AudioFile Earphones Award Winner. Available now from Harper Audio. From the Publisher: “The New York Times bestselling author of the celebrated A Land More Kind Than Home and This Dark Road to Mercy returns with this eagerly awaited new novel, set in the Appalachian foothills of North Carolina in 1929 and inspired by actual events. The chronicle of an ordinary woman’s struggle for dignity and her rights in a textile mill, The Last Ballad is a moving tale of courage in the face of oppression and injustice, with the emotional power of Ron Rash’s Serena, Dennis Lehane’s The Given Day, and the unforgettable films Norma Rae and Silkwood. Twelve times a week, twenty-eight-year-old Ella May Wiggins makes the two-mile trek to and from her job on the night shift at American Mill No. 2 in Bessemer City, North Carolina. The insular community considers the mill’s owners—the newly arrived Goldberg brothers—white but not American and expects them to pay Ella May and other workers less because they toil alongside African Americans like Violet, Ella May’s best friend. While the dirty, hazardous job at the mill earns Ella May a paltry nine dollars for seventy-two hours of work each week, it’s the only opportunity she has. Her no-good husband, John, has run off again, and she must keep her four young children alive with whatever work she can find. When the union leaflets begin circulating, Ella May has a taste of hope, a yearning for the better life the organizers promise. But the mill owners, backed by other nefarious forces, claim the union is nothing but a front for the Bolshevik menace sweeping across Europe. To maintain their control, the owners will use every means in their power, including bloodshed, to prevent workers from banding together. On the night of the county’s biggest rally, Ella May, weighing the costs of her choice, makes up her mind to join the movement—a decision that will have lasting consequences for her children, her friends, her town—indeed all that she loves.” From the review in AudioFile Magazine: “Narrators Karen White and Elizabeth Wylie use pacing and tone to bring characters to life in this novel about Ella Mae Wiggins, a forgotten heroine of history. For the bulk of the story White’s capable voice projects desperation and hope as Ella Mae struggles to support her family amid deplorable working conditions that lead, finally, to her commitment to strive for fair treatment. White gives unique voices to mill owners, union organizers, and Ella’s fellow workers. Wylie is the believable elderly voice of her daughter Lilly, who writes a letter to Ella’s grandson 79 years later to share the heroism and tragic consequences of those efforts. A powerful look at a dark chapter in our history when desperate people fought for equity and respect.” . . .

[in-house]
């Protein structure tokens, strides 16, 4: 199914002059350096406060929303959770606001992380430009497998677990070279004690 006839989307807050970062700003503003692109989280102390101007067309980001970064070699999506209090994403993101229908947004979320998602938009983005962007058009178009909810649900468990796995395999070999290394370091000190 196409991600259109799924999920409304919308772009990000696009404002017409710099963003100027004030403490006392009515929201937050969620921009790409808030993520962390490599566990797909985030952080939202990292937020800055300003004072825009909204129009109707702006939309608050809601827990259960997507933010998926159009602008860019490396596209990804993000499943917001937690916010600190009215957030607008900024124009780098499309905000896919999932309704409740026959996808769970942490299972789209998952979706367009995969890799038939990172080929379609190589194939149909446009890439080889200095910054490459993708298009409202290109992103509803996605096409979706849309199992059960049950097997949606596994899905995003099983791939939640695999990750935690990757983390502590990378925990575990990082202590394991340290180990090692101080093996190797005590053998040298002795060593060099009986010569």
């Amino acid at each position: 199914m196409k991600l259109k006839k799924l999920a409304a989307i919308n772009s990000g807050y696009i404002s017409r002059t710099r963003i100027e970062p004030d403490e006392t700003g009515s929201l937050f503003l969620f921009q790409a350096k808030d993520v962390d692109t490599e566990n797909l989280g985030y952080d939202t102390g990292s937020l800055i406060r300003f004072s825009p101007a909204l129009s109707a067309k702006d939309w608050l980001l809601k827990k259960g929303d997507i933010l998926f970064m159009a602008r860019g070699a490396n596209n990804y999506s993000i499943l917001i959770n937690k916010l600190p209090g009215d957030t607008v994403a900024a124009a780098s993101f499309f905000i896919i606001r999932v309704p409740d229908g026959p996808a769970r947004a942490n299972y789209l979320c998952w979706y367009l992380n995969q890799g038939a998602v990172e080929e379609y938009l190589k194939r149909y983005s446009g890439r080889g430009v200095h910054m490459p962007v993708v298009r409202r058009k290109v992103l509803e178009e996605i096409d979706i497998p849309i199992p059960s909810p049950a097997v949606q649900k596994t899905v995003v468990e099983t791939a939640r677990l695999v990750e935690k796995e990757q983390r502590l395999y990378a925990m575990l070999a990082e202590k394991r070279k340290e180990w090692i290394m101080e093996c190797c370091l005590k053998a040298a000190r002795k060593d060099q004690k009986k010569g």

The second half of my joint post with author Ellery Adams goes up at the Tantor Audio blog today, and FedEx dropped off my copy of the audiobook this morning, so I’m doing a quick giveaway. Check out the interview at the Tantor blog, where I answer Ellery’s readers’ questions about how we make audiobooks. Come back here and tell me something you learned in a comment below and you’ll be entered into a random drawing to win the CD version of the most recent Books by the Bay mystery, WRITING ALL WRONGS. From the review at Fan Girl Nation: “Karen White returns to narrate this book, as with the others in the series. White helps to bring to life the story, leaving the readers hanging on every word.” THIS GIVEAWAY IS NOW CLOSED. Kate is the randomly selected winner and the CDs will be mailed out to her as soon as I get her address. Thanks to all for entering! I give away lots of books – to find out about them in the future, please consider following this blog, or my Facebook page, or on Twitter. Here’s a sample: